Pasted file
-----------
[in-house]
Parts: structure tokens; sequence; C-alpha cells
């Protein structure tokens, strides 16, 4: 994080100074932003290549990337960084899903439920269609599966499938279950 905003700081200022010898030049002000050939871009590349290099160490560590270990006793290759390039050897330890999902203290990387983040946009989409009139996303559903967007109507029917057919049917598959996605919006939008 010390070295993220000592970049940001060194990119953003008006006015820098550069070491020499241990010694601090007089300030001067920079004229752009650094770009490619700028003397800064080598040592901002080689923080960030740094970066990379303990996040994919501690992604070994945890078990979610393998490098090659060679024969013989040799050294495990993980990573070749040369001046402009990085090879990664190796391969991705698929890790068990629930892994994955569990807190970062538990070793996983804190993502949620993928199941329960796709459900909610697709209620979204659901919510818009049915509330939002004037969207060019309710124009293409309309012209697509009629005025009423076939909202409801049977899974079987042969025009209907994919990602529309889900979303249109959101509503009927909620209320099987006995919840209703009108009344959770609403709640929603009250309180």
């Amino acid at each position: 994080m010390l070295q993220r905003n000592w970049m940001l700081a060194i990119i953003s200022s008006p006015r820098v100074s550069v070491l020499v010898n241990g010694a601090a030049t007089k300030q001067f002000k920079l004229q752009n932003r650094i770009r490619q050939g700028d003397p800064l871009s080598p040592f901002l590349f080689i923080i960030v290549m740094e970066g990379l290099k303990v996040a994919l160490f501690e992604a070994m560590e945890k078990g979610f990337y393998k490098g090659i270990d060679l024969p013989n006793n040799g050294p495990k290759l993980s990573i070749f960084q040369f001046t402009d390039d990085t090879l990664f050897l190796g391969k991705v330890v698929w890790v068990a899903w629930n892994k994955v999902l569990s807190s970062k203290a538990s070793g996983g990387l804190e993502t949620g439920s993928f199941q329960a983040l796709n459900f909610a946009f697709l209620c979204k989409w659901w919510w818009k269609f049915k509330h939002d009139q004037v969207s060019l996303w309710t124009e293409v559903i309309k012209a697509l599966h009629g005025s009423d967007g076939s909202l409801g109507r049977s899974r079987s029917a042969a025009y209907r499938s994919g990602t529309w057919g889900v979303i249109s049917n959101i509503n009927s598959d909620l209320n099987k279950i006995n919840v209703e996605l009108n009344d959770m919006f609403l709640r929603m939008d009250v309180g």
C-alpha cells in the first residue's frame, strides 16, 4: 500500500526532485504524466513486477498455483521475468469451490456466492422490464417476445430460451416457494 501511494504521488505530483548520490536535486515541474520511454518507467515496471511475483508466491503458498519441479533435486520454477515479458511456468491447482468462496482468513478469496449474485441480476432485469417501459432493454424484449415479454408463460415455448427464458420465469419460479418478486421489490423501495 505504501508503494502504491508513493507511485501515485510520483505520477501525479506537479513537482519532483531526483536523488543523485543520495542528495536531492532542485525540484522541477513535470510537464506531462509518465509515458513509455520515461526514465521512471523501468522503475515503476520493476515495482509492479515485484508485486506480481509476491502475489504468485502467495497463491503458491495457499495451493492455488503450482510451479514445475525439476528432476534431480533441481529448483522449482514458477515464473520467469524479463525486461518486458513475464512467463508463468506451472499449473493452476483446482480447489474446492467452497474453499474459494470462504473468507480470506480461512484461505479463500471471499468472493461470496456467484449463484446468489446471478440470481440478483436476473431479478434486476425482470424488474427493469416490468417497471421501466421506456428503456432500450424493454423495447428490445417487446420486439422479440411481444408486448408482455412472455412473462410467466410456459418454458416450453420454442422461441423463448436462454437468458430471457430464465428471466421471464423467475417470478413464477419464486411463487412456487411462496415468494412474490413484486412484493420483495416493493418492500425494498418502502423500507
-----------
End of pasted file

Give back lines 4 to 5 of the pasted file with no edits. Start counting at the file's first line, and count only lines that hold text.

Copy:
């Amino acid at each position: 994080m010390l070295q993220r905003n000592w970049m940001l700081a060194i990119i953003s200022s008006p006015r820098v100074s550069v070491l020499v010898n241990g010694a601090a030049t007089k300030q001067f002000k920079l004229q752009n932003r650094i770009r490619q050939g700028d003397p800064l871009s080598p040592f901002l590349f080689i923080i960030v290549m740094e970066g990379l290099k303990v996040a994919l160490f501690e992604a070994m560590e945890k078990g979610f990337y393998k490098g090659i270990d060679l024969p013989n006793n040799g050294p495990k290759l993980s990573i070749f960084q040369f001046t402009d390039d990085t090879l990664f050897l190796g391969k991705v330890v698929w890790v068990a899903w629930n892994k994955v999902l569990s807190s970062k203290a538990s070793g996983g990387l804190e993502t949620g439920s993928f199941q329960a983040l796709n459900f909610a946009f697709l209620c979204k989409w659901w919510w818009k269609f049915k509330h939002d009139q004037v969207s060019l996303w309710t124009e293409v559903i309309k012209a697509l599966h009629g005025s009423d967007g076939s909202l409801g109507r049977s899974r079987s029917a042969a025009y209907r499938s994919g990602t529309w057919g889900v979303i249109s049917n959101i509503n009927s598959d909620l209320n099987k279950i006995n919840v209703e996605l009108n009344d959770m919006f609403l709640r929603m939008d009250v309180g």
C-alpha cells in the first residue's frame, strides 16, 4: 500500500526532485504524466513486477498455483521475468469451490456466492422490464417476445430460451416457494 501511494504521488505530483548520490536535486515541474520511454518507467515496471511475483508466491503458498519441479533435486520454477515479458511456468491447482468462496482468513478469496449474485441480476432485469417501459432493454424484449415479454408463460415455448427464458420465469419460479418478486421489490423501495 505504501508503494502504491508513493507511485501515485510520483505520477501525479506537479513537482519532483531526483536523488543523485543520495542528495536531492532542485525540484522541477513535470510537464506531462509518465509515458513509455520515461526514465521512471523501468522503475515503476520493476515495482509492479515485484508485486506480481509476491502475489504468485502467495497463491503458491495457499495451493492455488503450482510451479514445475525439476528432476534431480533441481529448483522449482514458477515464473520467469524479463525486461518486458513475464512467463508463468506451472499449473493452476483446482480447489474446492467452497474453499474459494470462504473468507480470506480461512484461505479463500471471499468472493461470496456467484449463484446468489446471478440470481440478483436476473431479478434486476425482470424488474427493469416490468417497471421501466421506456428503456432500450424493454423495447428490445417487446420486439422479440411481444408486448408482455412472455412473462410467466410456459418454458416450453420454442422461441423463448436462454437468458430471457430464465428471466421471464423467475417470478413464477419464486411463487412456487411462496415468494412474490413484486412484493420483495416493493418492500425494498418502502423500507